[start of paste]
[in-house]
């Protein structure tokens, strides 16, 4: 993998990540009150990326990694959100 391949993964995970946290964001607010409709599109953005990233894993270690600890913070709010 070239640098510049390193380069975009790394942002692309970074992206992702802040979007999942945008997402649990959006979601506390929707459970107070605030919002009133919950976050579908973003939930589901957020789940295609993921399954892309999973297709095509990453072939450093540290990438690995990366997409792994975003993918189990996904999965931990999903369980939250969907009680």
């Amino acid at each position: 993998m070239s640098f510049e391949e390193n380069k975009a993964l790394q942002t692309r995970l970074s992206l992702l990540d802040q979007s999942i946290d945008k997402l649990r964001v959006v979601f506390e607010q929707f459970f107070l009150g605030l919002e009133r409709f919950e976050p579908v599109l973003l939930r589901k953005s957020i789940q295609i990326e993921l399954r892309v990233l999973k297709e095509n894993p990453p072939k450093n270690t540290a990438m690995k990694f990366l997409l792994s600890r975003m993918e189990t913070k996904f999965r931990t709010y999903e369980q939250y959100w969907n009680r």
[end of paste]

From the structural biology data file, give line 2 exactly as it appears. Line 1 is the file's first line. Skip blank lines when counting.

């Protein structure tokens, strides 16, 4: 993998990540009150990326990694959100 391949993964995970946290964001607010409709599109953005990233894993270690600890913070709010 070239640098510049390193380069975009790394942002692309970074992206992702802040979007999942945008997402649990959006979601506390929707459970107070605030919002009133919950976050579908973003939930589901957020789940295609993921399954892309999973297709095509990453072939450093540290990438690995990366997409792994975003993918189990996904999965931990999903369980939250969907009680």